Decent story overall.



Unblinking

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Reply #3 on: March 26, 2012, 02:39:35 PM
I am on the fence on this one.  On the one hand I heartily approve of stories that explore aspects of religion, especially nontraditional aspects like robots becoming gods, etc...  The drones' greeting of "do you come in love" was creepy and chilling, especially when they started to slice and dice.

But ElectricPaladin's points about the supersuit are extremely valid.  Why make a suit that doesn't protect you from physical threats?  It's smart enough to administer medical aid automatically, why not have it automatically attack anything that is causing damage to the wearer's body?  And I didn't understand why the drone was spending it's time cutting off small appendages rather than putting a spike through the eye or through the heart.  It didn't seem like the design of the suit was really given much practical thought, which is too bad because an auto-morphing suit is such a neat idea!  ElectricPaladin's comments about this soldier's behavior are also very valid.

Overall I liked it, but there were enough things that just didn't make much sense to me that made it hard to get really immersed.



Deadfish

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Reply #4 on: March 26, 2012, 07:26:03 PM
I really enjoyed it. It is down to personal taste though, I suppose authors cannot cover everything..the suit was a minor for me and like Unblinking I also found the drones greeting very chilling.

I'm all up for giving constructive criticism but have to say found this a great all round short.




Fenrix

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Reply #5 on: March 26, 2012, 09:59:21 PM
For those who want more super suits and a scary story, Everything That Matters over at EscapePod delivers.

This one nailed the mood for me. On a related note, only 2.5 months until Prometheus.

All cat stories start with this statement: “My mother, who was the first cat, told me this...”


eytanz

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Reply #6 on: April 04, 2012, 05:36:52 PM
I was really unimpressed by this one. Every single one of Electric Paladin's complaints also occurred to me. I kept boggling on how useless this suit was. And the planning for the mission? If they knew the drones take people (or bits of people) to the target - dead or alive - why not just have a volunteer walk into the city with the nuke on their body planning to be captured? For that matter, why the hell was the nuke on a timer? The suit was smart enough to know where they were, apparently - why not set it to detonate the moment it gets within range?

And - well, Echo seems to have taken over London, where its power was centralized. But there were apparently drone-free settlements close enough that a malnourished boy could walk there on foot. So Echo's range seemed quite limited. How come the entire rest of the world became the "freeborn colonies"? What happened to all the existing political structures? How come it took over a hundred years for someone to think of nuking the god machine?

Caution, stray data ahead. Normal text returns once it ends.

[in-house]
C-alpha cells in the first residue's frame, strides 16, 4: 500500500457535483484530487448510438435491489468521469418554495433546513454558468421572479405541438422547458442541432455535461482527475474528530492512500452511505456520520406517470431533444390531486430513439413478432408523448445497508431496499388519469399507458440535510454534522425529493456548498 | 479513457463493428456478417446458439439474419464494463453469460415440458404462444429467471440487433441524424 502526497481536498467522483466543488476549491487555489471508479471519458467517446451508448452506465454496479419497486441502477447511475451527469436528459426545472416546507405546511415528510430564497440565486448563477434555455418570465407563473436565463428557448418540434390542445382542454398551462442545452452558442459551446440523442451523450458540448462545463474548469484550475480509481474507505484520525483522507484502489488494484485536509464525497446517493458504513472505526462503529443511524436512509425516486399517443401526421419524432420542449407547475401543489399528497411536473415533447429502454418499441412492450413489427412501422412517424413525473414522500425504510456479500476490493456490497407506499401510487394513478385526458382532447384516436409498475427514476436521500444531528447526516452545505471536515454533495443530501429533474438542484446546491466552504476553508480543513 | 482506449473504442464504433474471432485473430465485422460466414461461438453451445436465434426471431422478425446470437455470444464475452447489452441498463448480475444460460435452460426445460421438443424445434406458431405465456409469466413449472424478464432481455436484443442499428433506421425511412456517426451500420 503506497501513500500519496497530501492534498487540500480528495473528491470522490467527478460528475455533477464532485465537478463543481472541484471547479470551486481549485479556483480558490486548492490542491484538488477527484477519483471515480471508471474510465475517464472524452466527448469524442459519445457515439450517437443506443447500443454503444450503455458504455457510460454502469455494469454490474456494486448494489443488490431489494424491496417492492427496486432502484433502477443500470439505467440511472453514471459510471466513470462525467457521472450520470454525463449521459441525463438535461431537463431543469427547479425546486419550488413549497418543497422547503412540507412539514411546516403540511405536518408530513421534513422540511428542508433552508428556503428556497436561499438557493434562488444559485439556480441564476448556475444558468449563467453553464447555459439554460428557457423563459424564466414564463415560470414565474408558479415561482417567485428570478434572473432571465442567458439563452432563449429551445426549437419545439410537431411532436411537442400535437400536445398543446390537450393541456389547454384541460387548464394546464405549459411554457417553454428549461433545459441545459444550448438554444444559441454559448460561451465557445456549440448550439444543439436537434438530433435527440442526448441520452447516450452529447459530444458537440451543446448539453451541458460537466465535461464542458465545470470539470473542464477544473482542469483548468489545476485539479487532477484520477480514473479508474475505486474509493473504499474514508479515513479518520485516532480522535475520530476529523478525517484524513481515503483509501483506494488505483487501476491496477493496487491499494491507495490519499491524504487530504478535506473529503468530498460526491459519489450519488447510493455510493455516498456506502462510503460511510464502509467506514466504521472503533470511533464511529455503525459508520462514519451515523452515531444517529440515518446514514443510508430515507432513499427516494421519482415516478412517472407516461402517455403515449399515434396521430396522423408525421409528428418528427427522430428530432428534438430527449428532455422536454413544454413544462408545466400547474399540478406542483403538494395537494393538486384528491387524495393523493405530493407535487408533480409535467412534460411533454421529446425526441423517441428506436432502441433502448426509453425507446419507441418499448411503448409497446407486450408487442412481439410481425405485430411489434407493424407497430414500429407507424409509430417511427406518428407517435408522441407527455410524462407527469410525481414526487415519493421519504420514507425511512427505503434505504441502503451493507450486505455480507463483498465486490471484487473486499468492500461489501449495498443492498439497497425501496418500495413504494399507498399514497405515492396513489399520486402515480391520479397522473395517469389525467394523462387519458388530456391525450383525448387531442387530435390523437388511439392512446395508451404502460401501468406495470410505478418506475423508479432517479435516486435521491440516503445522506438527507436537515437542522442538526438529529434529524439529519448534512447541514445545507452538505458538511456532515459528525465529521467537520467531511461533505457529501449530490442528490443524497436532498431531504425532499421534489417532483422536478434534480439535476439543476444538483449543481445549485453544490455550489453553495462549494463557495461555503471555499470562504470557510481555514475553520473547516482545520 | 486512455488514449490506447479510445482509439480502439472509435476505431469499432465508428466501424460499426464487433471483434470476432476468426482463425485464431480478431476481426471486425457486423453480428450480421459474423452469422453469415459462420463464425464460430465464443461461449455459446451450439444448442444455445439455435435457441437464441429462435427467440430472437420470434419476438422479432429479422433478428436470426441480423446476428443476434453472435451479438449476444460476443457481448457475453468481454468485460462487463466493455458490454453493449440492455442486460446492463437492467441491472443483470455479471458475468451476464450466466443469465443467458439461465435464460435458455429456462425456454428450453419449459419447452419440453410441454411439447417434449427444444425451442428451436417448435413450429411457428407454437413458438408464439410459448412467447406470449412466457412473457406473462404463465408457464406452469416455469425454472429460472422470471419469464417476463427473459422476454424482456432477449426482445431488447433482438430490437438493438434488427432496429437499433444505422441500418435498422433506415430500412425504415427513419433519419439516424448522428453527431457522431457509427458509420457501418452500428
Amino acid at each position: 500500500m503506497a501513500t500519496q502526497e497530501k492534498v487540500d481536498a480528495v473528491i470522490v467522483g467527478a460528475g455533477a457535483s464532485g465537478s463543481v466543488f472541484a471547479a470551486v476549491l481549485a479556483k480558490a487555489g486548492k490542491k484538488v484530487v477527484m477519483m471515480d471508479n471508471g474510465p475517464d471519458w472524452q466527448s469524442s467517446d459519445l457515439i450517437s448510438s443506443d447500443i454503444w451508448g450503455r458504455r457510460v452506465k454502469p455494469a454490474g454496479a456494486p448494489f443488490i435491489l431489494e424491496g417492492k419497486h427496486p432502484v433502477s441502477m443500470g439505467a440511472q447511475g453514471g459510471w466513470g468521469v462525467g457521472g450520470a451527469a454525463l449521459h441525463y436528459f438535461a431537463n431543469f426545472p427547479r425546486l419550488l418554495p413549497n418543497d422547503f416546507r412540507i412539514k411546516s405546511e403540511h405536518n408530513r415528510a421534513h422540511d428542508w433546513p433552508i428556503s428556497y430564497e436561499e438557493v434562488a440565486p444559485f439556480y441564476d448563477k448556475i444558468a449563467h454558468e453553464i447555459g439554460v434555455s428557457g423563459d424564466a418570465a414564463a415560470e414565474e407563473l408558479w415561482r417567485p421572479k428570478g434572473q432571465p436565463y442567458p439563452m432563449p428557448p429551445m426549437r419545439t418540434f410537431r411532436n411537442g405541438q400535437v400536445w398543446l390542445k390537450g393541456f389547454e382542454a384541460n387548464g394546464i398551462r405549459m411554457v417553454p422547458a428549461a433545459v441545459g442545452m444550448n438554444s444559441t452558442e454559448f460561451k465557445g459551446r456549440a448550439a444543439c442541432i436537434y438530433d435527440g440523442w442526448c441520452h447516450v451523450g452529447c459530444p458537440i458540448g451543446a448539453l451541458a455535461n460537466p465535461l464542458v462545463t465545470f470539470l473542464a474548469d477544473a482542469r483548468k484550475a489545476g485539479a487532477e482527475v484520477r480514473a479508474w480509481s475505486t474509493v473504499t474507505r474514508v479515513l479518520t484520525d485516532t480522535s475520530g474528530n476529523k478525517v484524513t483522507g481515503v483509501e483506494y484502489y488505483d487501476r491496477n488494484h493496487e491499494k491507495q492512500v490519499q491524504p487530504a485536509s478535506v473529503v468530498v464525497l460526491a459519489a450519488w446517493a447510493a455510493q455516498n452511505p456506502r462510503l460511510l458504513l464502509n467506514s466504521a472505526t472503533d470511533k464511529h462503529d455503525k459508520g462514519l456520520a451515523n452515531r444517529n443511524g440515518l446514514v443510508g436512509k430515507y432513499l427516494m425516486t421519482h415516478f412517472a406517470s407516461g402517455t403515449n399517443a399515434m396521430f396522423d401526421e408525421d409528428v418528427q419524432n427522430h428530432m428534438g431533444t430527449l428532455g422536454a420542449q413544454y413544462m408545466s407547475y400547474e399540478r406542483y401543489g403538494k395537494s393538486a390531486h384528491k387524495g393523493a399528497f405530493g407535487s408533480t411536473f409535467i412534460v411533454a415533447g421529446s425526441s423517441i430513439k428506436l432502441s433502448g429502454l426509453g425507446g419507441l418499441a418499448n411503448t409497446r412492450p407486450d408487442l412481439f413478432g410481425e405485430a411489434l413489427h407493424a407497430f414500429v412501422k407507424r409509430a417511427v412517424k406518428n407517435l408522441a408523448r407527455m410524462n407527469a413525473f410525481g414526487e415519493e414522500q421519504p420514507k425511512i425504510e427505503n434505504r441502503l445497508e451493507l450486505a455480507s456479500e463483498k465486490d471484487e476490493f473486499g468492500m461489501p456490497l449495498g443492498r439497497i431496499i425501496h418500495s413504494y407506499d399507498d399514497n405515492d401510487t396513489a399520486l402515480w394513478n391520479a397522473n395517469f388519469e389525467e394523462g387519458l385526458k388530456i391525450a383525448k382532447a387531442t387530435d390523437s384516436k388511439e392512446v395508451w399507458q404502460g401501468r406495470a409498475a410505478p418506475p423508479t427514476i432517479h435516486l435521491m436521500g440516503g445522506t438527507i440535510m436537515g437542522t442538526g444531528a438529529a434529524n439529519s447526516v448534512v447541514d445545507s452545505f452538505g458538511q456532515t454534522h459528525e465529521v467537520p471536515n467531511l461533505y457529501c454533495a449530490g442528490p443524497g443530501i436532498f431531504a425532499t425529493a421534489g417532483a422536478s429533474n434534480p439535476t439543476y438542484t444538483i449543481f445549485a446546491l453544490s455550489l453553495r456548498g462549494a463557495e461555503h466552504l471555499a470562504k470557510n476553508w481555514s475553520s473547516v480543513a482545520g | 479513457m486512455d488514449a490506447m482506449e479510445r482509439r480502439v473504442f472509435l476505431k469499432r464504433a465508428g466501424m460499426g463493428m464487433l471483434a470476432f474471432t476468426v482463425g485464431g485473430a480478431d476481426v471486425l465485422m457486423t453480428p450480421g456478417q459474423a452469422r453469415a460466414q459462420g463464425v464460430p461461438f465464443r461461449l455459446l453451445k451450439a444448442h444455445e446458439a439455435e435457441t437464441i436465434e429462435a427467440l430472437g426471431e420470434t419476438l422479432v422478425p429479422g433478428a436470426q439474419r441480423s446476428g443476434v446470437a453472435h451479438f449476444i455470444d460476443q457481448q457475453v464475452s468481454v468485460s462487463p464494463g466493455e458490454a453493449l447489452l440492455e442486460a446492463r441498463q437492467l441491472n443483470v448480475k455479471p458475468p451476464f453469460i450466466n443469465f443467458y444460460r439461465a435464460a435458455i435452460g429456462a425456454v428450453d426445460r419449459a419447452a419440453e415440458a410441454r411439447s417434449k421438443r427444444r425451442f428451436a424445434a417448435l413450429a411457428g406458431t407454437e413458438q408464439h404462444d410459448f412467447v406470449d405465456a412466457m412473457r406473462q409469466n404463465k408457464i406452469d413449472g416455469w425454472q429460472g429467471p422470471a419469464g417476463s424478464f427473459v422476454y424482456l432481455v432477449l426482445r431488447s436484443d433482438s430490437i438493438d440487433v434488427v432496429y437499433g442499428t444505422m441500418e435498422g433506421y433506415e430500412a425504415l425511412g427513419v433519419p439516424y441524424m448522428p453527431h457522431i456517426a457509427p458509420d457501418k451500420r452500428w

I'm not against stories which are driven by concept and mood rather than a realistic logic; but this one just felt sloppy.



The Far Stairs

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Reply #7 on: April 19, 2012, 01:50:45 AM
I was willing to cut the story some slack, because it dealt with some pretty cool ideas; however, I have to agree there were enough problems that they became distracting. It seemed like the parts where the protagonist got maimed were just there to provide some gore, and it felt a little cheap. Maybe this would have been more effective as more of a pure sci-fi story, rather than sci-fi-horror?

In other news: Prometheus!!

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Millenium_King

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Reply #8 on: May 27, 2012, 03:46:29 PM
I enjoyed this story quite a bit.  It was pleasant to see a sci-fi story for a change.  I don't know when this story was published, but the machines really seemed a homage to the Geth of Mass Effect.  If I have any complaints, they were addressed already above.  I was particularly disappointed with Nadia's poor performance as a soldier as well (or marine? Unclear as to what military branch she was).  Also, if she is a SGT then the story would have done well to refer to her by her last name, not her first.  It would have made more sense as a story if she was a civilian along for the ride, a scientist or something (although they can be pretty damn tough in sci-fi settings, eh Gordan Freeman?).

My last critique is that as soon as the nuke was revealed, I knew exactly how the story would end.